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Typhoon Haiyan and the geopolitics of disaster relief

Typhoon Haiyan and the geopolitics of disaster relief

Amid the horrific human tragedy, it may feel heartless to speculate about the strategic consequences of the typhoon that has taken more than 10,000 lives in the Philippines. But you can be sure such thinking will be well underway within governments all around Asia and the wider Indo-Pacific, even while they work in good faith to do something to help the afflicted.

Think back to the Indian Ocean tsunami that caused such devastation in December 2004. A notable feature of the international response was the rapid mobilisation of a coalition of four nations — the US, Japan, India and Australia — to deliver relief using military and civilian assets.

That arrangement had real geopolitical effects. It advanced military cooperation, trust and dialogue among those four powers, setting the ball rolling for a four-way security dialogue a few years later that in turn led to accusations from China that an ‘Asian NATO’ was being created to contain its rise.

Although China gained some kudos for its own civilian aid to Indonesia after the tsunami, it would not – or more probably could not – provide rapid assistance using military capabilities.

Things have changed.[fold]

Regional diplomacy is scarred by deeper security competition and mistrust than in 2004. China is also stronger. The PLA now has substantial maritime assets that can be turned towards disaster relief, such as a hospital ship (pictured) which is now used as a major platform for Chinese diplomacy, in ways the US Navy would recognise from its own long tradition. The 2004 experience may have even hastened Chinese efforts to acquire this capacity.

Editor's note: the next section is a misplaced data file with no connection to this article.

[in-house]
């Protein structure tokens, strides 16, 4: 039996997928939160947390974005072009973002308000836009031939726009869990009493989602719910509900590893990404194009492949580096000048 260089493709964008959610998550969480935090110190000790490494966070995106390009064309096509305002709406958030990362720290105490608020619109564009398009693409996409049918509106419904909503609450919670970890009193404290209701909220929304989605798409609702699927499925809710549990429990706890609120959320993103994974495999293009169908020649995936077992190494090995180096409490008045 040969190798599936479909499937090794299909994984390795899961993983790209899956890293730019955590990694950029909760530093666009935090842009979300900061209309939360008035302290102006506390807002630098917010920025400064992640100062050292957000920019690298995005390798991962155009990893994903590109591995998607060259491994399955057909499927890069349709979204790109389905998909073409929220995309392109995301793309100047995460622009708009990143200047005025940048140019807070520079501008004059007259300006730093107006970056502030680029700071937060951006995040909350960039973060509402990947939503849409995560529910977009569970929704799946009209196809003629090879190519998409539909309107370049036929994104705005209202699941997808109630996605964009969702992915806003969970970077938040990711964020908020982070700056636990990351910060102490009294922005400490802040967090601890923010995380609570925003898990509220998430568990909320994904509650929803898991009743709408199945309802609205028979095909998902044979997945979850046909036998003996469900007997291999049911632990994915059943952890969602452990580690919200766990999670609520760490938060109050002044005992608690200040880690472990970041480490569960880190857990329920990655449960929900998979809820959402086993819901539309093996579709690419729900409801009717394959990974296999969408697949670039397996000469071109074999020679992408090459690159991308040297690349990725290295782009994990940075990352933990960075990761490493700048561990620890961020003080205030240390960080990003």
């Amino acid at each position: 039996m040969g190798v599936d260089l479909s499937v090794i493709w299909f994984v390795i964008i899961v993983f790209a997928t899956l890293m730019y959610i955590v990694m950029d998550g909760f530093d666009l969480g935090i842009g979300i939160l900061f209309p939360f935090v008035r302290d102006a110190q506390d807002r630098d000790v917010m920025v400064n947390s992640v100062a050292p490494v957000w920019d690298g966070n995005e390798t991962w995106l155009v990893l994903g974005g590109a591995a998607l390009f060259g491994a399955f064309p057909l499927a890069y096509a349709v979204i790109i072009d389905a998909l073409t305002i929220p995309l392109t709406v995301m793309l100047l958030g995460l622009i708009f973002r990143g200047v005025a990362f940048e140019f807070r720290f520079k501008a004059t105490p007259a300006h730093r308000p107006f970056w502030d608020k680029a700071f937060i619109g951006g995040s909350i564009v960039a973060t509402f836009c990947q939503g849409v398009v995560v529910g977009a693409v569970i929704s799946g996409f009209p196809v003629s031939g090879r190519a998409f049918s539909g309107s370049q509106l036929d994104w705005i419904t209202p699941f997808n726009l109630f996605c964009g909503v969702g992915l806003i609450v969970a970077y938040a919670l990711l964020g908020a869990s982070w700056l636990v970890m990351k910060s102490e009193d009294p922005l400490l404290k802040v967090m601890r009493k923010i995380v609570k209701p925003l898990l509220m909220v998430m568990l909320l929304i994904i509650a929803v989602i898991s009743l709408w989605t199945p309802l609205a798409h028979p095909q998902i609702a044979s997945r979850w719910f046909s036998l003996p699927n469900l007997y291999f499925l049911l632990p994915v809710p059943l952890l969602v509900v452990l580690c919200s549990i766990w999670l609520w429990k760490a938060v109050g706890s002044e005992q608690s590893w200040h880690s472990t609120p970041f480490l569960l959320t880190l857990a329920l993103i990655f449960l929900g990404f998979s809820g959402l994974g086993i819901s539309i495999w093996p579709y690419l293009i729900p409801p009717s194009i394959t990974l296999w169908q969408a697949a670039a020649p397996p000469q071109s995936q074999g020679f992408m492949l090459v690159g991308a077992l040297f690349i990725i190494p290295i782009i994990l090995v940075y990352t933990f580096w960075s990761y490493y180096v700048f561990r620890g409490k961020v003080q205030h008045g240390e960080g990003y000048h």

Moreover, what little embryonic security cooperation there is within inclusive multilateral organisations in Asia (such as the ASEAN Regional Forum and the ASEAN Defence Ministers Meeting Plus process) is focused around humanitarian assistance, because that is such a non-controversial subject.

So the next few weeks will be a big test for those institutions to live up to their promise of real cooperation.

Already, US Pacific Command is deploying forces to assist the people of the Philippines. This is not just kindness to an ally and its people. At a time when American power and purpose in Asia are being questioned, it will also be noticed as a reminder that the forward-deployed American military is still the first and fastest responder to contingencies of any kind.

What Beijing does next will be an important sign of how sensible, capable and magnanimous a power Xi Jinping’s China is going to be when it comes to regional diplomacy. After all, China’s relations with the Philippines have most recently been marked by bitter differences over maritime boundaries. Important questions now are: what assistance will China offer? What if any conditions will be attached? what will Manila accept? Can competing powers coordinate to bring succour to people in need?

And finally, what impact will all this have on the balance of influence in Asia?

Photo courtesy of Wikipedia.

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